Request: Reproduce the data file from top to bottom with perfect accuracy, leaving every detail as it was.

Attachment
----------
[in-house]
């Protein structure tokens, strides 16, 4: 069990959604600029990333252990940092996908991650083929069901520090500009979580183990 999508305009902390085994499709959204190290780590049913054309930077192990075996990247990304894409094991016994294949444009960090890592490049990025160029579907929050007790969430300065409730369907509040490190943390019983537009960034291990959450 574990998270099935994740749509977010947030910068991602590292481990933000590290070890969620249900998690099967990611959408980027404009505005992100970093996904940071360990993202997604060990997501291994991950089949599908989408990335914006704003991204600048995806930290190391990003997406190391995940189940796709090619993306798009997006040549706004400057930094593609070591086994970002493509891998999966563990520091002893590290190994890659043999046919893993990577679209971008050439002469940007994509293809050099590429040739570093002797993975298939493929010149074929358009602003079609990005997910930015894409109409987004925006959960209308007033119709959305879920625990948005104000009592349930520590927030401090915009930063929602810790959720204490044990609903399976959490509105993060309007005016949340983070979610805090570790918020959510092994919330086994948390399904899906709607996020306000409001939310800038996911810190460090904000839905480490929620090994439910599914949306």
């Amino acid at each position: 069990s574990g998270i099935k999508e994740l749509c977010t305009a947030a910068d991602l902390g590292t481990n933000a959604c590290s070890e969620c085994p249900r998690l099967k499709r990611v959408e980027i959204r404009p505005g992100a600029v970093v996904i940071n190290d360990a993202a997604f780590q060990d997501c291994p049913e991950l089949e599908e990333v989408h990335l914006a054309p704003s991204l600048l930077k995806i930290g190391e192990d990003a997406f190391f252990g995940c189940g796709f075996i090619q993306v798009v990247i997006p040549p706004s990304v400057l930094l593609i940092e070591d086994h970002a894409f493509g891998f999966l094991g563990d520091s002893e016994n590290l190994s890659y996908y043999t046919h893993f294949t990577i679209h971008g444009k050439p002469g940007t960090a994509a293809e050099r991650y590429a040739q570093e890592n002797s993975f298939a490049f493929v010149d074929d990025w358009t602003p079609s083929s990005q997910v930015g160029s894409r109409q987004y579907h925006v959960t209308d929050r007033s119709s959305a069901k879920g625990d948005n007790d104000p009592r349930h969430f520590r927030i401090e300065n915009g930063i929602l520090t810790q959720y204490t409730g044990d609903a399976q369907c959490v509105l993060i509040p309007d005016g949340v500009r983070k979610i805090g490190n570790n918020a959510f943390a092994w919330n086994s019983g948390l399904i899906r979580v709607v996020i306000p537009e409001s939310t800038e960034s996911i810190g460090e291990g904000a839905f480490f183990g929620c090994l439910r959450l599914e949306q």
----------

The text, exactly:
[in-house]
């Protein structure tokens, strides 16, 4: 069990959604600029990333252990940092996908991650083929069901520090500009979580183990 999508305009902390085994499709959204190290780590049913054309930077192990075996990247990304894409094991016994294949444009960090890592490049990025160029579907929050007790969430300065409730369907509040490190943390019983537009960034291990959450 574990998270099935994740749509977010947030910068991602590292481990933000590290070890969620249900998690099967990611959408980027404009505005992100970093996904940071360990993202997604060990997501291994991950089949599908989408990335914006704003991204600048995806930290190391990003997406190391995940189940796709090619993306798009997006040549706004400057930094593609070591086994970002493509891998999966563990520091002893590290190994890659043999046919893993990577679209971008050439002469940007994509293809050099590429040739570093002797993975298939493929010149074929358009602003079609990005997910930015894409109409987004925006959960209308007033119709959305879920625990948005104000009592349930520590927030401090915009930063929602810790959720204490044990609903399976959490509105993060309007005016949340983070979610805090570790918020959510092994919330086994948390399904899906709607996020306000409001939310800038996911810190460090904000839905480490929620090994439910599914949306």
């Amino acid at each position: 069990s574990g998270i099935k999508e994740l749509c977010t305009a947030a910068d991602l902390g590292t481990n933000a959604c590290s070890e969620c085994p249900r998690l099967k499709r990611v959408e980027i959204r404009p505005g992100a600029v970093v996904i940071n190290d360990a993202a997604f780590q060990d997501c291994p049913e991950l089949e599908e990333v989408h990335l914006a054309p704003s991204l600048l930077k995806i930290g190391e192990d990003a997406f190391f252990g995940c189940g796709f075996i090619q993306v798009v990247i997006p040549p706004s990304v400057l930094l593609i940092e070591d086994h970002a894409f493509g891998f999966l094991g563990d520091s002893e016994n590290l190994s890659y996908y043999t046919h893993f294949t990577i679209h971008g444009k050439p002469g940007t960090a994509a293809e050099r991650y590429a040739q570093e890592n002797s993975f298939a490049f493929v010149d074929d990025w358009t602003p079609s083929s990005q997910v930015g160029s894409r109409q987004y579907h925006v959960t209308d929050r007033s119709s959305a069901k879920g625990d948005n007790d104000p009592r349930h969430f520590r927030i401090e300065n915009g930063i929602l520090t810790q959720y204490t409730g044990d609903a399976q369907c959490v509105l993060i509040p309007d005016g949340v500009r983070k979610i805090g490190n570790n918020a959510f943390a092994w919330n086994s019983g948390l399904i899906r979580v709607v996020i306000p537009e409001s939310t800038e960034s996911i810190g460090e291990g904000a839905f480490f183990g929620c090994l439910r959450l599914e949306q």